Working hard to disappoint
Are we working hard to create more work? We observe it as consumers all the time, and it can spur a good opportunity to reflect on how we operate in our own businesses.
How a lot of sweat creates more sweat
On Sunday, my wife and I treated ourselves to a “date-lunch”. We chose a nice restaurant we had been eyeing off for a while, booked it up, and were looking forward to a wonderful afternoon together. It ended up being… okay. In fact, it was a little worse than okay as we were looking forward to it so much.
This restaurant had it all. Beautiful views, a lovely dining room, staff dressed smartly, and the food… Arhhh, the food was amazing! But we may not go back. And we certainly wouldn’t recommend it. It was one of those experiences where good intensions and hard work created many moments that shuddered and disappointed.
A few examples that lowered the value of our experience:
- We were freezing! The table was near the door, and when we asked for the lovely table in the middle of the dining room we were refused. We watched intently as another couple came in 30 minutes later and were placed at that table, before requesting a table by the window that was set for four people. None of this made sense as we shivered while patrons continually came in and out of the door.
- Random servers asking the same question and checking on us. It was confusing and unhelpful. At times we were feeling rushed, and then we would have to wait for drinks or food to arrive.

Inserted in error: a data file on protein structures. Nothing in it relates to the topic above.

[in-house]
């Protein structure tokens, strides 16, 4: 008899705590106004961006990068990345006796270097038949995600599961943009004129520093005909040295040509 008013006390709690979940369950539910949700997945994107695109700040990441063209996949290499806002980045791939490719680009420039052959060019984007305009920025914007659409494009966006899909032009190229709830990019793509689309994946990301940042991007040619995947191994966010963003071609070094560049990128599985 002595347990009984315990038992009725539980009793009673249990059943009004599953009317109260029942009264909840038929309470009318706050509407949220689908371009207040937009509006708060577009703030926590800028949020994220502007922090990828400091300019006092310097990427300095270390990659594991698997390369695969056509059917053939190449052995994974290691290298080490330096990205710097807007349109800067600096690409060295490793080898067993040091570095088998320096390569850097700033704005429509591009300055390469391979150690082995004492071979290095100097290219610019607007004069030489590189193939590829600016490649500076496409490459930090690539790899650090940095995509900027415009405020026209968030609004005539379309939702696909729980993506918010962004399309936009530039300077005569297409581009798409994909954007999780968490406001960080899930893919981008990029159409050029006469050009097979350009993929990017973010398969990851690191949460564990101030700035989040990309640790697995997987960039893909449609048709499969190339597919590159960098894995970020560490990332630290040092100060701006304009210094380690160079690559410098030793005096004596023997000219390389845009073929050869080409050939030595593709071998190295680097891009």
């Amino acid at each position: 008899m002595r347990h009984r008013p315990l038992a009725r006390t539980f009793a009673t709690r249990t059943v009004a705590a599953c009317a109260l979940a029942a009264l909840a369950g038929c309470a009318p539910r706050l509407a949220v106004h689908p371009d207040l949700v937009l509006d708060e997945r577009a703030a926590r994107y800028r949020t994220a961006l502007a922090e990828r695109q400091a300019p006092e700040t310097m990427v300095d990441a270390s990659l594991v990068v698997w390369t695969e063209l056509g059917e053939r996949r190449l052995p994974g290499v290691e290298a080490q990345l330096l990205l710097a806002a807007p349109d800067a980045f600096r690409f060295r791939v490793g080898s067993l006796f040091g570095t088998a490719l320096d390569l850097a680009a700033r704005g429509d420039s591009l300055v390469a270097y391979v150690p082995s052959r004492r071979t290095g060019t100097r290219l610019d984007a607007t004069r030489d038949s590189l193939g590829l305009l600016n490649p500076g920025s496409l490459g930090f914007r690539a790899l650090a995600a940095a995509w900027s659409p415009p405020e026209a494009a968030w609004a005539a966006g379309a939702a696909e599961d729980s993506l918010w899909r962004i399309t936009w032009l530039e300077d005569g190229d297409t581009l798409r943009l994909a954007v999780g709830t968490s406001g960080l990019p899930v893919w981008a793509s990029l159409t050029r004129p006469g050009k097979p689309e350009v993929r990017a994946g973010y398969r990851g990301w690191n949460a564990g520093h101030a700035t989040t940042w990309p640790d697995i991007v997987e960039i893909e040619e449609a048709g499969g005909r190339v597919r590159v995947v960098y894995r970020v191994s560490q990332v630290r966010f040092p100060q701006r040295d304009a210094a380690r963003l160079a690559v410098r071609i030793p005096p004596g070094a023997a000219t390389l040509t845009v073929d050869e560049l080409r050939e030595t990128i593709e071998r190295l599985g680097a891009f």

- We ordered too much food. Now this on us, but we were not sure of the size of the plates and the staff are there to guide us on such matters. Our order was happily taken, and when the final course came out, we were happy to bag it up to take away. But this was not allowed. So, we did what every irrational human would do – we gobbled it all down to the point of exhaustion. I mean, if you have to pay for it anyway… right!?!
We left feeling cold, scattered, and overly heavy (food coma). It was not the experience we had planned for, nor the feelings we aimed to have after spending our Sunday afternoon and a good few pennies at this place.
how we felt during or meal…
The weird thing was that the service team worked tirelessly hard. They were all hustling, and I am sure they were well-intentioned. And the management would have worked very hard and spent many resources to get us into the restaurant in the first place. So much hard work was done, but the result was less than fruitful.
Imagine if 50% of new customers had a similar experience to us? Imagine if 50% of the staff left in less than six months because it was all too hard?
Everyone worked harder than they needed to and they will need to work even harder to build the business going forward.
I feel this is more common than we think. How often do you get memorably good service? How often do you see staff cruising through a shift while customers are having a cracking time?
If it is so uncommon, then we must reflect that our own customers may not be getting the service we aimed for. I would argue that many of us are working harder and longer to provide a mediocre service.